January 14, 2011

Data point: Gamification’s effect on everyday life

Posted by: in North America

All the World's a GameWe arrived at All the World’s a Game, one of our “10 Trends for 2011,” after tracking several drivers, including one-upmanship enabled by social media, mobile technology, the engaged consumer and the rise of humetrics. Gaming has also become ingrained in culture: As Gabe Zichermann, chairman of Gamification Summit and Workshops, recently told us, “We’ve been exposed to games, and now we start to unpack and solve problems using metaphors we’ve learned in games and techniques we’re accustomed to learning from games.”

People are increasingly gamifying their everyday lives. In the survey we conducted for our trends report, 63 percent of respondents agreed that making everyday activities more like a game would make them more fun and rewarding. More than half said that if a layer of competition were added to their everyday routine, they’d keep a closer watch on their behaviors and activities.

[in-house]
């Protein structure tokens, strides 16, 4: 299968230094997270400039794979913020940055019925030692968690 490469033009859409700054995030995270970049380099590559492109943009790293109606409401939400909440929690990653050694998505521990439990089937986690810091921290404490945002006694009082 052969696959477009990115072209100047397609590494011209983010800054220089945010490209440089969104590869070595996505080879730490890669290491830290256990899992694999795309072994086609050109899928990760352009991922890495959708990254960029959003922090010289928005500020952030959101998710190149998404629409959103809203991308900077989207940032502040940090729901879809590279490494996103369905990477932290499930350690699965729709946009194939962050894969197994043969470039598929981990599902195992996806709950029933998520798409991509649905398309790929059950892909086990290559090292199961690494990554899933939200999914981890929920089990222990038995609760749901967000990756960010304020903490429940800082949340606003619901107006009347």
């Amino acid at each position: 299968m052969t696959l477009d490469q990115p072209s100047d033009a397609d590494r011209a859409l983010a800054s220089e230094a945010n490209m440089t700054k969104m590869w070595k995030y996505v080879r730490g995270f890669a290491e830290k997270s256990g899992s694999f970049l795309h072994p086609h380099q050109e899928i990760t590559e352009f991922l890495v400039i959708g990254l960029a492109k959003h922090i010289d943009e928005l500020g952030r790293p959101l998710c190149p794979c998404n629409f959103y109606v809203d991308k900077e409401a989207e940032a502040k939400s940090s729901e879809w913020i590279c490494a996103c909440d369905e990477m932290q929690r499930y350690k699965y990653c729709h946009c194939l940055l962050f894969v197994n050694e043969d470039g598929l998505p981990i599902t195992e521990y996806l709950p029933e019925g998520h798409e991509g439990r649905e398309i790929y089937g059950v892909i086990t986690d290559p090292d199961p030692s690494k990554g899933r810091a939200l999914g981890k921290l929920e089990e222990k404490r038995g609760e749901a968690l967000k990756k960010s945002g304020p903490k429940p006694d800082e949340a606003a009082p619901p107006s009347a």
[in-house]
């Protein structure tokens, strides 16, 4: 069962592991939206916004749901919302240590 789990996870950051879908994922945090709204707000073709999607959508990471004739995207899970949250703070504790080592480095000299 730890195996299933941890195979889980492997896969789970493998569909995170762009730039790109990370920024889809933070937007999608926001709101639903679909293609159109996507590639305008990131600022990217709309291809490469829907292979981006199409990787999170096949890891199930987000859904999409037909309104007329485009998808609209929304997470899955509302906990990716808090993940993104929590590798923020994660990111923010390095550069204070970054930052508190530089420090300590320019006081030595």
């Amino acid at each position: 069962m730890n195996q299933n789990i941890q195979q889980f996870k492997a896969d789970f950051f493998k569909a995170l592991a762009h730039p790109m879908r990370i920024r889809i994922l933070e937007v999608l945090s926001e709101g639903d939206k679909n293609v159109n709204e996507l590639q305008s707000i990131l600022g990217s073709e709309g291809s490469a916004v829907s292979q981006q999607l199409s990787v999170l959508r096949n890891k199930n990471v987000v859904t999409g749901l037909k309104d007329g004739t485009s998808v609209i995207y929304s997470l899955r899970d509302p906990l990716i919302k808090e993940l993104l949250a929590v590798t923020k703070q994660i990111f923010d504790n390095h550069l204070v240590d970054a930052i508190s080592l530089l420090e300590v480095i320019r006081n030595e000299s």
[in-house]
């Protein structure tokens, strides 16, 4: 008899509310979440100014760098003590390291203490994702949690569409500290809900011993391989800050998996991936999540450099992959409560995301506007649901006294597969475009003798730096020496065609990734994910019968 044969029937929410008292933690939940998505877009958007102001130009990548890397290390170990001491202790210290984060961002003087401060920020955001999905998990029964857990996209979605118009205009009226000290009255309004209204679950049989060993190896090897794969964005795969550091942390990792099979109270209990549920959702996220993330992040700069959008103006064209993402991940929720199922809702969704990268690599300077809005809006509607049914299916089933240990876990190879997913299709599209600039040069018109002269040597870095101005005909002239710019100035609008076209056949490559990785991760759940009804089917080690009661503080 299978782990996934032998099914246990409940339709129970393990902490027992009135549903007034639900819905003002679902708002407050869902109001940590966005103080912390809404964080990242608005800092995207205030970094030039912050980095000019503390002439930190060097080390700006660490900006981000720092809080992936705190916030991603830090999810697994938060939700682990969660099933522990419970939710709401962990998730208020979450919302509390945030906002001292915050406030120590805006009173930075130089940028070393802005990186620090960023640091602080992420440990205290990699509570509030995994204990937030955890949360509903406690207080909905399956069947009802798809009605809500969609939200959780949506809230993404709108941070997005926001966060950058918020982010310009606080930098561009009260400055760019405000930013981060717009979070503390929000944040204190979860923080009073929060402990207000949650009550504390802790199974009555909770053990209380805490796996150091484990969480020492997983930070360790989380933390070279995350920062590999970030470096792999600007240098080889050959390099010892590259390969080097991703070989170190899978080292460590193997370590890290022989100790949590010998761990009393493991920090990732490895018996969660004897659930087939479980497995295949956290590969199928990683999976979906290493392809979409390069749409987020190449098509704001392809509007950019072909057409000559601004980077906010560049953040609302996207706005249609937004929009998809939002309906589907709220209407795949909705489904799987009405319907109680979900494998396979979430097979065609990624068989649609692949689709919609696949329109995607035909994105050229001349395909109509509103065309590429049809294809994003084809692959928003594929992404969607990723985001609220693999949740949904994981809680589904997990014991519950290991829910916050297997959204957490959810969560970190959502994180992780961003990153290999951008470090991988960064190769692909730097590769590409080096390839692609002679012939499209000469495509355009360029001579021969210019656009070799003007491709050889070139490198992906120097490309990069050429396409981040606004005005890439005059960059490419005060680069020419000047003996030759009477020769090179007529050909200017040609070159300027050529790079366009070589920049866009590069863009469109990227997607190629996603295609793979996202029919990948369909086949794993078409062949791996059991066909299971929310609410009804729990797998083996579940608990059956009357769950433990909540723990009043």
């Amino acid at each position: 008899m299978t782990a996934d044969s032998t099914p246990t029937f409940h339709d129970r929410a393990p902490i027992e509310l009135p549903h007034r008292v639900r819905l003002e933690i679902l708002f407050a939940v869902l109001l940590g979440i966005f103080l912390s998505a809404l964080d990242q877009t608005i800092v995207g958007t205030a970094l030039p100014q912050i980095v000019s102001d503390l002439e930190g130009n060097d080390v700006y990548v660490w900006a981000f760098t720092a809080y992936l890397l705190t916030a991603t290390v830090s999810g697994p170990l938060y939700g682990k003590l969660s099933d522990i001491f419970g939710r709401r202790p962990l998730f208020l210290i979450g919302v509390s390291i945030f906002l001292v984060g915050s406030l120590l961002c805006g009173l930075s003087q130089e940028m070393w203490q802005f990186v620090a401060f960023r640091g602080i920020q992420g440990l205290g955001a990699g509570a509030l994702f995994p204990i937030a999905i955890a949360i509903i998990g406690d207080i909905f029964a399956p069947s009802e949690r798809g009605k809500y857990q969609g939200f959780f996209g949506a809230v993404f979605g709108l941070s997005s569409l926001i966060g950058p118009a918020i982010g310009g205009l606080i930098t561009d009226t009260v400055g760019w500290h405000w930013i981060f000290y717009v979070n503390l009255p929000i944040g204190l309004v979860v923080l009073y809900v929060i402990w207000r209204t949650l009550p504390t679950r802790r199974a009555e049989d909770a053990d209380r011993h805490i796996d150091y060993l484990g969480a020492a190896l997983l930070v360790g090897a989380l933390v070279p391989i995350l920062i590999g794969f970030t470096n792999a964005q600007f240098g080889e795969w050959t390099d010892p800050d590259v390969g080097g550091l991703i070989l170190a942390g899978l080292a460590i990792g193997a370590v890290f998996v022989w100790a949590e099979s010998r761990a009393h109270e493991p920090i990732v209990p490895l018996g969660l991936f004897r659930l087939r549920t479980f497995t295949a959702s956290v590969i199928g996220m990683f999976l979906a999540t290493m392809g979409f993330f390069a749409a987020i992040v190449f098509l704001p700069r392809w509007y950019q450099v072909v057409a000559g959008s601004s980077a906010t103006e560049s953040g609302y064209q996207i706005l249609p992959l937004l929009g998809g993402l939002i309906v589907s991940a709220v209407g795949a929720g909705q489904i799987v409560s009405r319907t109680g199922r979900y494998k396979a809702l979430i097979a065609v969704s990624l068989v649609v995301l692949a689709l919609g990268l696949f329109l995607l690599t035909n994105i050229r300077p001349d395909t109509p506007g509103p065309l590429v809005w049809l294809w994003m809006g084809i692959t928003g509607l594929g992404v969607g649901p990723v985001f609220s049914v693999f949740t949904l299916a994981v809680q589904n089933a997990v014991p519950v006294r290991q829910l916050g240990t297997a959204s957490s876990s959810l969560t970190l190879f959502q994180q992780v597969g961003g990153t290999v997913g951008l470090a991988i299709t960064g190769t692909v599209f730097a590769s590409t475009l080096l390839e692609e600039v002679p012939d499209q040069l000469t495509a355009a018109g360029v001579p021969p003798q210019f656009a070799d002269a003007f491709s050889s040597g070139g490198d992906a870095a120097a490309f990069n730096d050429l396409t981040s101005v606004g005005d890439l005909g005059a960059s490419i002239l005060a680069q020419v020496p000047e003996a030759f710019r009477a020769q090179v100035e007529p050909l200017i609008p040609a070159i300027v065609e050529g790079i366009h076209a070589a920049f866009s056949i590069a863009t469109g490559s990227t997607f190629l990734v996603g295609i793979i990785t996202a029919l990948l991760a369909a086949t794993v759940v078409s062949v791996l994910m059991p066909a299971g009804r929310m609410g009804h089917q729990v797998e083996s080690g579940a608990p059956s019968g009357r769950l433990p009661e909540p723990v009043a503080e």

It’s fitting, then, that game mechanics are being applied to all kinds of behaviors. We’ve talked about the smiley faces featured on utility bills when a customer uses less energy than neighbors, bringing a competitive edge to energy conservation. And via a partnership with RunKeeper, Foursquare is rewarding its users beyond the good ol’ “check in,” giving badges for reaching fitness milestones. With gamification “rewriting economics for marketing,” as Zichermann puts it, we’ll see more brands in a wide range of categories follow suit.

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